3. It is always possible to explore a range of side characters. They’re a wealth of stories just waiting to happen. All you need to do is allow those characters to have their stories that exist completely (and realistically) outside of the protagonist’s world. Have a protagonist who’s a hero? The Asian woman who works in the cafe down the block has an awesome story to tell–because she’s a real person–but that story might not have anything to do with your hero.

~~~

Well, I did it again. Another 1000+er.

Thank you for reading this one. And, if I’ve piqued your interest in any way, I’d suggest giving Steven Universe a chance. And, for that matter, if you have the adult friend who recommends cartoons . . . maybe check them out on occasion. Because, even though it might not seem like it, there’s a ton a cartoon can still teach a grown adult.

Ladies and gentlemen, my name is Louis Santiago, and I’m a fantasy writer based in the Bronx. My short story, “Aixa the Hexcaster,” was recently published in Mirror Dance Fantasy. However, I’m still very much learning about the writing process–still trying to figure it out. Part of that means posting on here every weekday, even though I make absolutely no money from it. So, if you like what you read here and feel up to getting an email every weekday–a new post from me delivered right to your inbox–then please hit the Follow button at the bottom of this page. Because, even though all I get from this site is emotional support, that support means the world to me.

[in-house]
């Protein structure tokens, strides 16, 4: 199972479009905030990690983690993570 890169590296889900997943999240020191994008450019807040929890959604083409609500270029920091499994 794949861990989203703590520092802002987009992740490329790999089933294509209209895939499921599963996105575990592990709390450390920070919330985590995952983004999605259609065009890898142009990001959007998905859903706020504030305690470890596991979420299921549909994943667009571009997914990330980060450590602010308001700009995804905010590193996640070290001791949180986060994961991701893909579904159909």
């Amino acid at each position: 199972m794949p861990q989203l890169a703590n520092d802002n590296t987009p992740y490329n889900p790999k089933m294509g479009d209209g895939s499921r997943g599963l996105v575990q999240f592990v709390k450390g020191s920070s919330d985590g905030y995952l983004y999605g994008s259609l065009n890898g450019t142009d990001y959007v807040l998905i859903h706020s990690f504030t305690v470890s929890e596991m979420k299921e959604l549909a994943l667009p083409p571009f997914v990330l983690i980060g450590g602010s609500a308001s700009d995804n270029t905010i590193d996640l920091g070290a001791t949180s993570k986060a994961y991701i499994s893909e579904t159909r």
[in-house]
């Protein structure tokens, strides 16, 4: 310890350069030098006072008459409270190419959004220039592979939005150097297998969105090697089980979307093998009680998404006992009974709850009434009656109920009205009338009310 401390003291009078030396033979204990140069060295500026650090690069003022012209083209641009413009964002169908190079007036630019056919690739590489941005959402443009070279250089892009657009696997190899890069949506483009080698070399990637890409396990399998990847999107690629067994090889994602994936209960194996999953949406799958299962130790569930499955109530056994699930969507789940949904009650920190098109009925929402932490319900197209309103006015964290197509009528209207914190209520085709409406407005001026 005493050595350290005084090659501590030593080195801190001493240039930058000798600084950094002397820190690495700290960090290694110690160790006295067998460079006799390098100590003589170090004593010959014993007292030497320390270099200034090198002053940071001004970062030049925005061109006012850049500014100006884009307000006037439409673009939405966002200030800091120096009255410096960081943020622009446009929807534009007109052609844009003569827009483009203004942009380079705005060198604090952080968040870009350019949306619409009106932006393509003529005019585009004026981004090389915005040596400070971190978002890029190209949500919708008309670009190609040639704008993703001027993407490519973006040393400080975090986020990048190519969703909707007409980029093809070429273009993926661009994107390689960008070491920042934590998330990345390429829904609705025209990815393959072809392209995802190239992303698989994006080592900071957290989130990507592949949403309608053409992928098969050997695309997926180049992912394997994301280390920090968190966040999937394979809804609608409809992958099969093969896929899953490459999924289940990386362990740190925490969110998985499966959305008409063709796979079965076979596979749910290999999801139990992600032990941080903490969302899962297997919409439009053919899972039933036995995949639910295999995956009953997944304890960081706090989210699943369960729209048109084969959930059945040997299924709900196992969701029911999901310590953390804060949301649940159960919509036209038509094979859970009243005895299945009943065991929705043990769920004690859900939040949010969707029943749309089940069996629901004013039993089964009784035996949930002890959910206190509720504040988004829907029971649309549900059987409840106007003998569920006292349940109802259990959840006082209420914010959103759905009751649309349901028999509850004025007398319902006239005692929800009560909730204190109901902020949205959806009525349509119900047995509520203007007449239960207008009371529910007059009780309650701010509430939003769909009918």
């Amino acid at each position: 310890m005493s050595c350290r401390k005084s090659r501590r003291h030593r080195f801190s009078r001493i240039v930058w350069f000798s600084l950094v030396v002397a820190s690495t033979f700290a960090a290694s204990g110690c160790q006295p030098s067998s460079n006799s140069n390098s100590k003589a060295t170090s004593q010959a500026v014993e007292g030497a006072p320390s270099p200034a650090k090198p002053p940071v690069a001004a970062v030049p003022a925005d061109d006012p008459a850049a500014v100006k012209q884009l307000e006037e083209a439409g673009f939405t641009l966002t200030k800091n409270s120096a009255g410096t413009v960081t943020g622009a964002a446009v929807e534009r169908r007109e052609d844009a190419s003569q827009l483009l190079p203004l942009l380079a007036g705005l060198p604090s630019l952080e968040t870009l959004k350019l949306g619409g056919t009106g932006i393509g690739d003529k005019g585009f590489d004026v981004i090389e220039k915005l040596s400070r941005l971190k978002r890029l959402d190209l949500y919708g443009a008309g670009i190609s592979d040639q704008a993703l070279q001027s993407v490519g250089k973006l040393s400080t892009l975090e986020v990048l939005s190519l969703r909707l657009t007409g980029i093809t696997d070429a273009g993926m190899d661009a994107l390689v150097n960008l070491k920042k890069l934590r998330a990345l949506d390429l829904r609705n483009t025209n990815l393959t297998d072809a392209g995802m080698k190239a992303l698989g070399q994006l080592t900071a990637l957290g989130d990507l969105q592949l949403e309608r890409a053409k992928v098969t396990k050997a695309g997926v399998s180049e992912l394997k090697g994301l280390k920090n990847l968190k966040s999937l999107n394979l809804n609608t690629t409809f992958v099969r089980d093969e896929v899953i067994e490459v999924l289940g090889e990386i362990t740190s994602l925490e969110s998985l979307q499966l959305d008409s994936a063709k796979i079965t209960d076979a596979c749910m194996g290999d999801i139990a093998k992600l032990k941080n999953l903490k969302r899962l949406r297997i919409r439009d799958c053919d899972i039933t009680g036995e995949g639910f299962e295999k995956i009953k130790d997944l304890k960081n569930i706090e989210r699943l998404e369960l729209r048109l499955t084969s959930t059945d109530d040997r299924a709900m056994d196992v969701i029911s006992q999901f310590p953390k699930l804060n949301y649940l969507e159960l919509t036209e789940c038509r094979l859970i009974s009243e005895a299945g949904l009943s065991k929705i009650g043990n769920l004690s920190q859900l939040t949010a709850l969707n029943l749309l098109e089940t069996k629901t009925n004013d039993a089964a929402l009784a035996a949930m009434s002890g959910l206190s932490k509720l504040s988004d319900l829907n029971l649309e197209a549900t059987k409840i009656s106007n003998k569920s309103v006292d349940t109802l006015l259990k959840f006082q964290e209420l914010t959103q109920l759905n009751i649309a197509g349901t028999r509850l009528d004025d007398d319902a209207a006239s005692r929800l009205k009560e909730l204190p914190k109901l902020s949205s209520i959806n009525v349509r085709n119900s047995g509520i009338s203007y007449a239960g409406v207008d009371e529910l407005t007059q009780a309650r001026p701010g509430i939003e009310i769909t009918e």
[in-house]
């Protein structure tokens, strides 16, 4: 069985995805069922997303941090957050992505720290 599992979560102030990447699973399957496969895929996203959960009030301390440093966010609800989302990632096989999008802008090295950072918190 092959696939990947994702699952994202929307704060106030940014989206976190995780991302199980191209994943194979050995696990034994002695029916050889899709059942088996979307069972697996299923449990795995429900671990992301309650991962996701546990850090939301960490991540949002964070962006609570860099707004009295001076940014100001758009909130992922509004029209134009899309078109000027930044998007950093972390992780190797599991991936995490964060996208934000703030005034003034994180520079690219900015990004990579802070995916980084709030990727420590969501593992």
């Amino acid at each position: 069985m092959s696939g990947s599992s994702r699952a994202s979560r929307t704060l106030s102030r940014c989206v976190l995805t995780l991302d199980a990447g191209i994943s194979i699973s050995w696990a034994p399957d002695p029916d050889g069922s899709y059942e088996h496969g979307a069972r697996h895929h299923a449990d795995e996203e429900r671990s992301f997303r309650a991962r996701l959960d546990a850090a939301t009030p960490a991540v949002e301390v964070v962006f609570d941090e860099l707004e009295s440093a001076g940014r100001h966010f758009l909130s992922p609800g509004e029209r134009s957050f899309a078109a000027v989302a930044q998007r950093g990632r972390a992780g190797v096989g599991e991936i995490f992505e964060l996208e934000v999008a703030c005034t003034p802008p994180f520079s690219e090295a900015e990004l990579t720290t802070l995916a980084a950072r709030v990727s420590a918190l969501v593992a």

Regardless though, thank you just for dropping by. And, as always, write well.

Fantasy Spotlight – The Lord of the Mountain | The Legend of Zelda: Breath of the Wild

So, a few weeks ago, I wrote about how much The Legend of Zelda has inspired my writing. In short, the series kindled my preference for uniqueness . . . and weirdness.

Because, man is The Legend of Zelda weird.

Now, to be totally honest, I’m still playing Breath of the Wild and still absolutely loving it. Loving it so much that I know it’s going to be my last adventure in gaming. I started with Zelda II, I’m ending with BotW. Because I know that it isn’t ever going to get better for me; there will never be a more cathartic experience than having my favorite series rally back against stagnation and massive criticism . . . by becoming a game I’ve wanted since I was 12. I got the unique, open-world, combat-heavy adventure I’ve always wanted, + Zelda. I’m actually quitting after this.

But, the one thing that disappoints me about BotW . . . is that it plays it safe with the series’ weirdness. As a huge fan of Majora’s Mask, I’m sad that there’s no terrifying mask salesman. No moon with giant, human eyes and a snarl.

However, there is one . . . creature in the game that absolutely brings the weirdness.

And for that reason, and a bunch of others, I wanted to highlight it here on the site. Because I feel that this one creature is a beautiful, perfect encapsulation of the entire Legend of Zelda series. That achievement, intentional or not, deserves attention on a tiny blog.

So, everyone, let me start at the beginning . . .  and explain how I found the thing called the Lord of the Mountain.

~~~